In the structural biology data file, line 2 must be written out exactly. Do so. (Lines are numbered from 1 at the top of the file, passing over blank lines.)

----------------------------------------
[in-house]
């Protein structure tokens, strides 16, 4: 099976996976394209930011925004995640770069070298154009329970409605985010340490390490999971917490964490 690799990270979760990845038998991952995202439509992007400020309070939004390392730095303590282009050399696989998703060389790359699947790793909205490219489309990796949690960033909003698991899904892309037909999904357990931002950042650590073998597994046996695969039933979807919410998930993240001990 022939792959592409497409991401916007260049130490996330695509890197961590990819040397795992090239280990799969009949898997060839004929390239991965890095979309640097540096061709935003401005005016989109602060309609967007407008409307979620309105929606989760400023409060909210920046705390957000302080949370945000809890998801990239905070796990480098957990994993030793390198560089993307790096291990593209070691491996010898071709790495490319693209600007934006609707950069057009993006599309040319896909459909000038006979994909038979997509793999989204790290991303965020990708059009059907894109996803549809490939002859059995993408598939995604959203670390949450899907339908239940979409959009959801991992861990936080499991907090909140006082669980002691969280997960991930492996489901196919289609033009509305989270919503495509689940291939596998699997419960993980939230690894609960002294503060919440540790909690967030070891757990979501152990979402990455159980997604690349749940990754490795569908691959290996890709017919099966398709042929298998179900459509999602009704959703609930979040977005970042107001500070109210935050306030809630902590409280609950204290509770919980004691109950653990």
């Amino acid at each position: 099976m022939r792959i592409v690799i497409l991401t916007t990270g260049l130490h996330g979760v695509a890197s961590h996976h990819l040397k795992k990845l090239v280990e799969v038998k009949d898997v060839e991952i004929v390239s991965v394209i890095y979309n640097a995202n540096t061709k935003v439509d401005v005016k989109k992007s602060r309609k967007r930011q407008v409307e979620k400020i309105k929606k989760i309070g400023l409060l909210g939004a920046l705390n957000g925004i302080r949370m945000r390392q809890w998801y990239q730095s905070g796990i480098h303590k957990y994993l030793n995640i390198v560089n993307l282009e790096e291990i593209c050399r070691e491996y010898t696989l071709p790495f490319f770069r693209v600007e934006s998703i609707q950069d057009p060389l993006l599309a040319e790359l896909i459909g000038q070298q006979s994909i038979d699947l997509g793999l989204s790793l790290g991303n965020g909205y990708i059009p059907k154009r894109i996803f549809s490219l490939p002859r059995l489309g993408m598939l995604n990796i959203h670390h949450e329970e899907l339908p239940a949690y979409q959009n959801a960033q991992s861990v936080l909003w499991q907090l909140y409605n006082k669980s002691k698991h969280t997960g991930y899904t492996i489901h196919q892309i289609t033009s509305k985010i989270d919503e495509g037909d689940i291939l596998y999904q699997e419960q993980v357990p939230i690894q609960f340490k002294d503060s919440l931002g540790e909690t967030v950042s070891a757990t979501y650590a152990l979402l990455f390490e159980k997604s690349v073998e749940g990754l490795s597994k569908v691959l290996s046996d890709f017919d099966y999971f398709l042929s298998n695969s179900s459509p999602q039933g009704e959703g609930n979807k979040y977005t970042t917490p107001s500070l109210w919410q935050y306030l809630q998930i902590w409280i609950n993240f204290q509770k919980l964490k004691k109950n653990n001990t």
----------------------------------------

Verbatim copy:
């Protein structure tokens, strides 16, 4: 099976996976394209930011925004995640770069070298154009329970409605985010340490390490999971917490964490 690799990270979760990845038998991952995202439509992007400020309070939004390392730095303590282009050399696989998703060389790359699947790793909205490219489309990796949690960033909003698991899904892309037909999904357990931002950042650590073998597994046996695969039933979807919410998930993240001990 022939792959592409497409991401916007260049130490996330695509890197961590990819040397795992090239280990799969009949898997060839004929390239991965890095979309640097540096061709935003401005005016989109602060309609967007407008409307979620309105929606989760400023409060909210920046705390957000302080949370945000809890998801990239905070796990480098957990994993030793390198560089993307790096291990593209070691491996010898071709790495490319693209600007934006609707950069057009993006599309040319896909459909000038006979994909038979997509793999989204790290991303965020990708059009059907894109996803549809490939002859059995993408598939995604959203670390949450899907339908239940979409959009959801991992861990936080499991907090909140006082669980002691969280997960991930492996489901196919289609033009509305989270919503495509689940291939596998699997419960993980939230690894609960002294503060919440540790909690967030070891757990979501152990979402990455159980997604690349749940990754490795569908691959290996890709017919099966398709042929298998179900459509999602009704959703609930979040977005970042107001500070109210935050306030809630902590409280609950204290509770919980004691109950653990």